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China calls on U.S. to remove extra tariffs; more talks planned

By Tauren Dyson and Allen Cone
China calls on U.S. to remove extra tariffs; more talks planned
Chinese Vice Premier Liu He called for the United States to remove all tariffs on goods coming from the Asian super power during a trade negotiation in Washington, D.C. File Photo by Stephen Shaver/UPI | License Photo

May 11 (UPI) -- Chinese Vice Premier Liu He called for the United States to remove all tariffs on goods coming from the Asian super power during a trade negotiation in Washington, D.C.

This news came as leaders of the world's two largest economies ended negotiations Friday without a trade deal in place.

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The stalled negotiation came hours after President Donald Trump increased tariffs from 10 percent to 25 percent on Chinese goods worth $200 billion.

"China-U.S. relations are of great importance," Liu said, during a news conference. "Cooperation is the only right choice for the two sides, but it has to be based on principle."

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Trump showed confidence in his decision to levy tariffs by tweeting: "Tariffs will make our Country MUCH STRONGER, not weaker. Just sit back and watch!"

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On Saturday, Trump theorized why negotiations broke off, tweeting: "I think that China felt they were being beaten so badly in the recent negotiation that they may as well wait around for the next election, 2020, to see if they could get lucky & have a Democrat win -- in which case they would continue to rip-off the USA for $500 Billion a year."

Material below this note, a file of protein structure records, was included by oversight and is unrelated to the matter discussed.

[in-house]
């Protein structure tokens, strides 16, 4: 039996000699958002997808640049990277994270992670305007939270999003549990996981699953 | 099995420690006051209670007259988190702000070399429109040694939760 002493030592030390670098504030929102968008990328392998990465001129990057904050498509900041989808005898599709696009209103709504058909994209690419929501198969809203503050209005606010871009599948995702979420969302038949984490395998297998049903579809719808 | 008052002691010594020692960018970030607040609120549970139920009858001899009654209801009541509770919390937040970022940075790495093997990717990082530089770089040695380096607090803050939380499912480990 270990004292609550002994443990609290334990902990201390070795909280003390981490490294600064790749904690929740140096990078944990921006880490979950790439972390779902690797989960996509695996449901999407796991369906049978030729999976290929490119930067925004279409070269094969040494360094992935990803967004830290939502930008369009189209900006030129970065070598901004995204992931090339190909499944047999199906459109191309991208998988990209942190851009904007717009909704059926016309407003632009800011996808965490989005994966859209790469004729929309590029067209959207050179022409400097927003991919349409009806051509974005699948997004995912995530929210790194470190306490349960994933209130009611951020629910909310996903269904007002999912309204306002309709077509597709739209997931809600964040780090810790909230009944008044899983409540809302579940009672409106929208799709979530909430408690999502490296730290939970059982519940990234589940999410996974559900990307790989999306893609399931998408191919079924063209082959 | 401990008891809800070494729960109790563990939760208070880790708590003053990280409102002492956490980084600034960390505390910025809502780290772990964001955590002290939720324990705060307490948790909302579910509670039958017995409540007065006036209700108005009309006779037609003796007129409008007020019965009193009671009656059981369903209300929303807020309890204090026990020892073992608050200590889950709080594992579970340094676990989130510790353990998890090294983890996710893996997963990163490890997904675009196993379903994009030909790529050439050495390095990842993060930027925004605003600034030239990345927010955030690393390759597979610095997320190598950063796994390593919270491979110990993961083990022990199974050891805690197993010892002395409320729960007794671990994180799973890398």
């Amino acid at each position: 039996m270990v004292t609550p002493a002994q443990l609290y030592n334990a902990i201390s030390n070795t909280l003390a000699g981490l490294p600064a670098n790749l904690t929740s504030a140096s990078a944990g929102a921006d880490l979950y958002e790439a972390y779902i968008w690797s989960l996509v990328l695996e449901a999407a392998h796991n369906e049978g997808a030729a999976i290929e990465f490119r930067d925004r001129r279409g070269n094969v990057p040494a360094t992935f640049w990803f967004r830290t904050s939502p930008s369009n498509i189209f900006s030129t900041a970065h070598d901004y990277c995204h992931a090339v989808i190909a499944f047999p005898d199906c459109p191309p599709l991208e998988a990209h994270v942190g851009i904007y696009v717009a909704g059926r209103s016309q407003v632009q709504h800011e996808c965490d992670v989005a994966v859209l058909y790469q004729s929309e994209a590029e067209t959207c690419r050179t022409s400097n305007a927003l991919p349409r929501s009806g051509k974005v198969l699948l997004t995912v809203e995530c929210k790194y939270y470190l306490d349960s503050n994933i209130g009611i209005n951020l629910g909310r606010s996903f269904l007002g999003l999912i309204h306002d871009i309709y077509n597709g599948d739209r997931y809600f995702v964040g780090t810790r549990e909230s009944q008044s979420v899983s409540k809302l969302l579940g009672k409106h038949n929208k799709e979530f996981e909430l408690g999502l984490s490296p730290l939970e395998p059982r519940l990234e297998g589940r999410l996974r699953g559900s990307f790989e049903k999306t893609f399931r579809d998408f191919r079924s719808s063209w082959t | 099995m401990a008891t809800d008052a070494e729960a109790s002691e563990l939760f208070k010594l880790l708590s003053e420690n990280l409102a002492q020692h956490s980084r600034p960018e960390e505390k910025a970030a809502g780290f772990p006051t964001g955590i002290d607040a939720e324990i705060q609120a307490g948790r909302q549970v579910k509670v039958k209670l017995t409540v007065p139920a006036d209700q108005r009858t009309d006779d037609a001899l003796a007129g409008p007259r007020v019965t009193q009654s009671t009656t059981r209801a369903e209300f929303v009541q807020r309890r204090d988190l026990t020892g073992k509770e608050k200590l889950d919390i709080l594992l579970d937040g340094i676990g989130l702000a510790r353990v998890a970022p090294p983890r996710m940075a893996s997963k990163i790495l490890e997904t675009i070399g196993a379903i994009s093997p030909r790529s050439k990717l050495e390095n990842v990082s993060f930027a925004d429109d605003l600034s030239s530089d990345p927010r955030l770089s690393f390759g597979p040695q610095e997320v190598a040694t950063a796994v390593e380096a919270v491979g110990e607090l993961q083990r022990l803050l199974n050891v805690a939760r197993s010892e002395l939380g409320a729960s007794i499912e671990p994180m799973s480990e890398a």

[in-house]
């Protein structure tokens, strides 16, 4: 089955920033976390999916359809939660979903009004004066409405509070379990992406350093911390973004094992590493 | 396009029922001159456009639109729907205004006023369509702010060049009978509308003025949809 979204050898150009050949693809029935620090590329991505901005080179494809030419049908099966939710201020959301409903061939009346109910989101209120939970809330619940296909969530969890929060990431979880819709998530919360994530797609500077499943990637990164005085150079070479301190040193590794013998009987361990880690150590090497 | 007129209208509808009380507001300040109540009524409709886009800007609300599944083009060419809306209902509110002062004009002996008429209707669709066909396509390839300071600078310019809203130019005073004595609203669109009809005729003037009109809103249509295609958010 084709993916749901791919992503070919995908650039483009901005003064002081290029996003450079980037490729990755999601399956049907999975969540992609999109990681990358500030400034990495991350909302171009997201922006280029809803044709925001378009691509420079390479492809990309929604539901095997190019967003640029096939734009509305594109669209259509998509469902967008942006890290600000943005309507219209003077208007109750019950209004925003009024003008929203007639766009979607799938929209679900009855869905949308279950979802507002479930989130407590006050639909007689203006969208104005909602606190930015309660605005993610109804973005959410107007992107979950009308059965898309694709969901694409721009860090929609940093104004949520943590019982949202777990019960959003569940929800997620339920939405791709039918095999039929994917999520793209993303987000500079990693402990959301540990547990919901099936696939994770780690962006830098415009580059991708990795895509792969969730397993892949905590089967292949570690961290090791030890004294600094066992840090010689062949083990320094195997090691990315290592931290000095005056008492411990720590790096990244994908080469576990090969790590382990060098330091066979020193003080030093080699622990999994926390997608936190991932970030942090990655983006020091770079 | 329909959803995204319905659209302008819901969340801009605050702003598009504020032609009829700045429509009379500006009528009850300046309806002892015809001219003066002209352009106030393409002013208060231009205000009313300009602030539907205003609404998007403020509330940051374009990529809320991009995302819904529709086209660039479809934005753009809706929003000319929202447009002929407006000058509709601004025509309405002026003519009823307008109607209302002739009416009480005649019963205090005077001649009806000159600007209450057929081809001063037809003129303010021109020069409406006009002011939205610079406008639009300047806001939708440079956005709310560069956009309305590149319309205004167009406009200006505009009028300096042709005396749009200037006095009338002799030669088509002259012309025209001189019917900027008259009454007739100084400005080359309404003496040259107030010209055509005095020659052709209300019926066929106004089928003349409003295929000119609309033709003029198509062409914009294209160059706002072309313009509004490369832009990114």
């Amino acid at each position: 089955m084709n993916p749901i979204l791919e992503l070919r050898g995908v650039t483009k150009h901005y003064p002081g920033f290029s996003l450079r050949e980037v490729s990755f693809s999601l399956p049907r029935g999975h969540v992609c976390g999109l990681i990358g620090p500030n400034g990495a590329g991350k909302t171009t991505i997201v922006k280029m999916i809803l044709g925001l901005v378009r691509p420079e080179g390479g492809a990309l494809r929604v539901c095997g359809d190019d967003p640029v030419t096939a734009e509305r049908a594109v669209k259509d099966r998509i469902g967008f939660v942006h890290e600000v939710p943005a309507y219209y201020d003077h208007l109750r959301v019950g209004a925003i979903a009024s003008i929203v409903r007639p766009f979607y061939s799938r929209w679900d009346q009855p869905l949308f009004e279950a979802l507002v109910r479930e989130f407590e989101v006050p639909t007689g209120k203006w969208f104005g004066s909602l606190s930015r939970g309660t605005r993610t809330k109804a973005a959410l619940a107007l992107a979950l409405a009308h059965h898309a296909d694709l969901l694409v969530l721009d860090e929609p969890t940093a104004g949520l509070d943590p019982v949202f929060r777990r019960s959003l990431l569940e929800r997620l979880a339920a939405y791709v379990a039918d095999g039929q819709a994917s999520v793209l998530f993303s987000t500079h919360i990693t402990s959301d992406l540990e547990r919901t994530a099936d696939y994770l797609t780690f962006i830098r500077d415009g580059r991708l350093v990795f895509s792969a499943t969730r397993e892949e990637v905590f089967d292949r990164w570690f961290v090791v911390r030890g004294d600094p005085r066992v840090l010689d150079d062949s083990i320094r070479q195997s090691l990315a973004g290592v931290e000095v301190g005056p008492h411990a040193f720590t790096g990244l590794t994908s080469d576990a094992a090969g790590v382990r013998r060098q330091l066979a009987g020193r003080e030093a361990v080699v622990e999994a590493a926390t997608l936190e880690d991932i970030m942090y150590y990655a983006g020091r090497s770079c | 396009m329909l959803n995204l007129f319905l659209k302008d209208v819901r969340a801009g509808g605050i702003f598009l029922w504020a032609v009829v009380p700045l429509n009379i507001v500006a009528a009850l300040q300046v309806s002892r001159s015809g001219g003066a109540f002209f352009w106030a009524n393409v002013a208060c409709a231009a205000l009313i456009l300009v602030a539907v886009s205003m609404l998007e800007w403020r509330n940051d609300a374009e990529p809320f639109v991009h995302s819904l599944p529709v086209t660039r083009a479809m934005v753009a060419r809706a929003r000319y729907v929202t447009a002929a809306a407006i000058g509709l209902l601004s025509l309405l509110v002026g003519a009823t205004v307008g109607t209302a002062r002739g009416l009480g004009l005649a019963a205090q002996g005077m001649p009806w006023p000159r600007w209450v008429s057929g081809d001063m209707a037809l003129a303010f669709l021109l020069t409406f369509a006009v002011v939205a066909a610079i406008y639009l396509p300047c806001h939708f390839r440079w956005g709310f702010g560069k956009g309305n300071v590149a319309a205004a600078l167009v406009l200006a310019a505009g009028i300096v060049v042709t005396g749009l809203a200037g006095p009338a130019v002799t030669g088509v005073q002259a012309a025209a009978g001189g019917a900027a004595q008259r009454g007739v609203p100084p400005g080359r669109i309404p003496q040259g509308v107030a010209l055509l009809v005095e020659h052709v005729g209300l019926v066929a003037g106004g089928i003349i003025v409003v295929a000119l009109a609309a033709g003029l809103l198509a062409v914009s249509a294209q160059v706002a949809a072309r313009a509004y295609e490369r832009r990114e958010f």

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And he followed it up with a tweet on how he expects to be re-elected.

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U.S. Trade Representative Robert Lighthizer said the Trump administration will announce a plan Monday to put tariffs on another $300 billion in Chinese imports. That would essentially put duties on all goods from China.

Trump believes tariffs would provide financial aid to the U.S. farming industry and other aspects of the economy harmed by the trade war between the two countries.

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Liu dismissed claims that trade talks had broken down, saying, "Negotiations have not broken down."

He added, "It's normal to have hiccups during the negotiations. It's inevitable."

Liu said both sides will be negotiating again in Beijing to continue negotiations and that he is "optimistic" about the future outcome.

In a statement, Chinese officials said the country "deeply regrets that it will have to take necessary countermeasures." To date, the China hasn't retaliated against the United States for the tariffs.

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